Harry Potter and the Deathly Hallows (Book): Thoughts and Reactions

Image result for harry potter deathly hallows book scholasticHey!  This month is drawing to a close, as is my foray into the Harry Potter series.  To be honest, I’m rather impressed with myself that I’ve actually read all 7 of the books in a month, especially since this month has been absolutely crazy.

Alright, so let’s get started.  There are a few topics I want to make sure I cover here.

The first is Dumbledore.  In this book, we actually see Dumbledore as a flawed human being rather than the wise, virtually all-knowing old man we’re used to see him as.  And this time through, I really liked that.  It makes him seem more real, given that he made his own mistakes in his youth and learned from them.  And I think it’s great to see someone from two different perspectives.  Is Dumbledore the genius that Elphias Doge knew or the arrogant jerk Aberforth saw?  Is Dumbledore good for defeating Grindelwald or evil for furthering Grindelwald’s cause?  That’s not to say anything about what happened to Ariana.

I just like that Dumbledore is so layered this time around.  I like him more as a character knowing that he made all of these mistakes early on and learned from them.  He learned from his quest for the Deathly Hallows that he didn’t trust himself with power.  He forced himself to be humble and to avoid positions (like Minister of Magic) that would have allowed him too much power.  And I see differences in the way he treated Grindelwald to the way he treated Voldemort.  He learned.

Perhaps the most absolutely terrifying part of this book (and it was intentionally done, I’m sure) was the required registration of every Muggleborn in the wizarding world and their subsequent trials.  I’m a history buff and I teach the Holocaust to my students every spring.  The parallels between the Muggleborns’ plight and that of the Jews and other marginalized people in the Holocaust were scary similar.  Again, I’m sure this was intentional.  It was frightening in its simplicity, as to how quickly Umbridge and other officials were able to make those policies law.  It truly didn’t take much time at all for them to make this a reality.  It’s so easy to see something like that making a short jump into our world next.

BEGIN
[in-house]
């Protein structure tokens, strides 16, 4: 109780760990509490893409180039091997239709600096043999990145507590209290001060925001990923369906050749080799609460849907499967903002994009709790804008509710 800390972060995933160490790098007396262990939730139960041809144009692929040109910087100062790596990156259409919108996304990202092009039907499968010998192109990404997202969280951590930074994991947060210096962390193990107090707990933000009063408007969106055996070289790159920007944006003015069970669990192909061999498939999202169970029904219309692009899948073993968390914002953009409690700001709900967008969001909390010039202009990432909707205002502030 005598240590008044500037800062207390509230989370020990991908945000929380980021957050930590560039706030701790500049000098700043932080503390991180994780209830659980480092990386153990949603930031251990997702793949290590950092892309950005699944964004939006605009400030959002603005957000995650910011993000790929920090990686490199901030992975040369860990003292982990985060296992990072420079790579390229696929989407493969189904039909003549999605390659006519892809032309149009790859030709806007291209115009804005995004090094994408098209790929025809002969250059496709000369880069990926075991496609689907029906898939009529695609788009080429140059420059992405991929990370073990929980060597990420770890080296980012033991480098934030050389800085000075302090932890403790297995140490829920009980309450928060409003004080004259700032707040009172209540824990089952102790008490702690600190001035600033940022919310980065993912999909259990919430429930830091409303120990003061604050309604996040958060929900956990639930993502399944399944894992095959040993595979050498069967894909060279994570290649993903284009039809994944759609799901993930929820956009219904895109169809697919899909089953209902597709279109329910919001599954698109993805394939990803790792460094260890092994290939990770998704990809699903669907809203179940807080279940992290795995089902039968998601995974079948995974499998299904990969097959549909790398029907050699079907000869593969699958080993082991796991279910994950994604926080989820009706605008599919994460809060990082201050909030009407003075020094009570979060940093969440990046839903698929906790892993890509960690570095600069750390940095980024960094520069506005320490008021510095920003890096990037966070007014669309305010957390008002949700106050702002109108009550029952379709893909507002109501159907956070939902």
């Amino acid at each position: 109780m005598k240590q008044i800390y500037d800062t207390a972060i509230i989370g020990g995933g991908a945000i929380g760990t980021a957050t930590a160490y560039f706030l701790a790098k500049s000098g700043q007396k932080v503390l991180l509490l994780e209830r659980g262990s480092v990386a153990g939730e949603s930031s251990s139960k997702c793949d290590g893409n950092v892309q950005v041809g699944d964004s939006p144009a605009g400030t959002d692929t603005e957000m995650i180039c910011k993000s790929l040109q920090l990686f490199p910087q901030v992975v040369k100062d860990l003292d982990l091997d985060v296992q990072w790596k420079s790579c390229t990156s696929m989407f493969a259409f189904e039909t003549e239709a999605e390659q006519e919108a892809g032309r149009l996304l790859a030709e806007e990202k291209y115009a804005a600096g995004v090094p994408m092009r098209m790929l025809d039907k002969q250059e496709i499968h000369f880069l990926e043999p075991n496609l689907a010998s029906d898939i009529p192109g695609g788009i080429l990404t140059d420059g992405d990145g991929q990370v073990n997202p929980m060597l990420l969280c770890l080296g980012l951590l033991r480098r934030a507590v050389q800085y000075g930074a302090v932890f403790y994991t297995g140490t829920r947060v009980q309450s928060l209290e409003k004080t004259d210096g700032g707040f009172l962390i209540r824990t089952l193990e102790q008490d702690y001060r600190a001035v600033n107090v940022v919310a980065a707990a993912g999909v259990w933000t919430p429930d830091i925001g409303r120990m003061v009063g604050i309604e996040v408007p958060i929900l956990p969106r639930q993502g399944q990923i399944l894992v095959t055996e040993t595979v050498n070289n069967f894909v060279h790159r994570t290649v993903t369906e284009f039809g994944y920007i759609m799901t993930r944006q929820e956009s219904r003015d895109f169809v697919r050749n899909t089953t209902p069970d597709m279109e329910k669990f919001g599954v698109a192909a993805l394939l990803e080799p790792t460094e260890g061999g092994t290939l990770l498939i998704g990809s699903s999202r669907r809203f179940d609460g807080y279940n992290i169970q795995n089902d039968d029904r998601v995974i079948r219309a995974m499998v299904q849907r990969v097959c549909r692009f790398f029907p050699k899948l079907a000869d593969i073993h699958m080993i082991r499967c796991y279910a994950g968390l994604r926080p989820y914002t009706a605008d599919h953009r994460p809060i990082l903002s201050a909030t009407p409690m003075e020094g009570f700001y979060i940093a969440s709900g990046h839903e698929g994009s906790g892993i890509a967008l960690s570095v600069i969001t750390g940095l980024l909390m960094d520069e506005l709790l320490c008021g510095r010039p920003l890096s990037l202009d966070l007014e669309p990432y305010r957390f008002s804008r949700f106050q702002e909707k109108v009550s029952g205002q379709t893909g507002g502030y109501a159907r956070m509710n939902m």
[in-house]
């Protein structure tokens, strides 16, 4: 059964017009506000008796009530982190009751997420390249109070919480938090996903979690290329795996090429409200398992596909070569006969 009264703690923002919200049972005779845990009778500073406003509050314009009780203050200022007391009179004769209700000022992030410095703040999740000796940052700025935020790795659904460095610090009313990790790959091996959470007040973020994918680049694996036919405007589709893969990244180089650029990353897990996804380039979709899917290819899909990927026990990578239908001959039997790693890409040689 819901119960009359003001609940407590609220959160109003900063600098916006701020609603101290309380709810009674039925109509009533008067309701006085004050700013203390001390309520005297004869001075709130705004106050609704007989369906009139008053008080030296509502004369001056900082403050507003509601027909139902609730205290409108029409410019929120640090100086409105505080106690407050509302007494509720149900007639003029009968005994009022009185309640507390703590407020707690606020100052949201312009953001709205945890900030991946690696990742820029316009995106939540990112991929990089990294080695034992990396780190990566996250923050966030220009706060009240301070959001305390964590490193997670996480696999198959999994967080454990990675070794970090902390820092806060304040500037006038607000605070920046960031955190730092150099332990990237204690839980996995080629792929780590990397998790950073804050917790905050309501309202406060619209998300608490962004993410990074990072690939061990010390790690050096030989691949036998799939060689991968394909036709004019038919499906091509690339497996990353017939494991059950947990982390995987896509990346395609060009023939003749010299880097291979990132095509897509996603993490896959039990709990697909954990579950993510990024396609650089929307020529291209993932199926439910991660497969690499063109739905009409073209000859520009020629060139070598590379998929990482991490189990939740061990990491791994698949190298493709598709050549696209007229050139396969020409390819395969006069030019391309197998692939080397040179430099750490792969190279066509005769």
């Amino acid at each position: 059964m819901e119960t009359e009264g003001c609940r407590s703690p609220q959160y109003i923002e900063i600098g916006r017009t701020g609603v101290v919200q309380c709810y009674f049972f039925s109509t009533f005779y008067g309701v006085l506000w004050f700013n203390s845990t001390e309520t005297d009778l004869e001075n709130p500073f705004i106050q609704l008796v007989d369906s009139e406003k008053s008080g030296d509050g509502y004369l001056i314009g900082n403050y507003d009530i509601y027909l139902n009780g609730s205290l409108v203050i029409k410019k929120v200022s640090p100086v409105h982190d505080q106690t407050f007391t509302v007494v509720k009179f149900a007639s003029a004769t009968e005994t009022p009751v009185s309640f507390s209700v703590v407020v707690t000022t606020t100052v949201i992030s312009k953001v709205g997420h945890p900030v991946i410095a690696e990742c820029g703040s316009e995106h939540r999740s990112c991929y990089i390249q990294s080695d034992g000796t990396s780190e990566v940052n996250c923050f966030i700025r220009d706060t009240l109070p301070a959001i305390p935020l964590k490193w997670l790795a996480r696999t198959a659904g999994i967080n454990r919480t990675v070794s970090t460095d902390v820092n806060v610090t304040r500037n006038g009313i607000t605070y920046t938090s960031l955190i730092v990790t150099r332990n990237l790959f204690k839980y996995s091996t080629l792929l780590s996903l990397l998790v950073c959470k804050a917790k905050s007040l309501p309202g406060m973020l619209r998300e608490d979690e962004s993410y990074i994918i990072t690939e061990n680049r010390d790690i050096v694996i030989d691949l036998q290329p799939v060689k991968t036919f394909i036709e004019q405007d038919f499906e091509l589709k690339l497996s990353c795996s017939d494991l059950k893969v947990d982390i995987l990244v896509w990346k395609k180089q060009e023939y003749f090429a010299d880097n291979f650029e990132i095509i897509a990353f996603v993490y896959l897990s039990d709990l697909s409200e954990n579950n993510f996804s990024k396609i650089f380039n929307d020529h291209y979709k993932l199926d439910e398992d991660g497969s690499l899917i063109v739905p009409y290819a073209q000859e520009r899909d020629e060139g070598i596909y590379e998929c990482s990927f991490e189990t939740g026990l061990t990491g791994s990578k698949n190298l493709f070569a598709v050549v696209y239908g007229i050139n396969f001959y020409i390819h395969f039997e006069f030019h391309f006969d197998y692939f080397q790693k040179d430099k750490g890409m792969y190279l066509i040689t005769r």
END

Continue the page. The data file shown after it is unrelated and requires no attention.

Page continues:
Which, thankfully, leads us now into one of my favorite things about this book.  I enjoyed the underlying rebellion seen by so many characters.  Neville says toward the end that he learned from Harry how acting out gave everyone around him hope for a better tomorrow, and that’s exactly what these little acts did.  With Harry, Ron, and Hermione on the run, everyone had faith he would eventually face Voldemort.  Hogwarts was being attacked from within by Dumbledore’s Army on a daily basis.  The Order wrecked havoc where they could, including the radio broadcasts that told everyone what was going on.  It was all dangerous, but all of it kept that hope alive that the war would end if only people kept fighting back.

I thought this book was going to be super boring with the whole “let’s wander the countryside looking for Horcruxes” angle (I didn’t remember that super well from when I last read it 11 years ago), but it was actually one that kept my attention better than most.  I think that’s because I wasn’t as familiar with the story as I am with the earlier books in the series.  They were predictable because I remembered them, but this one was almost new to me again.

This book made me look at so many characters in a different light, and I loved that.

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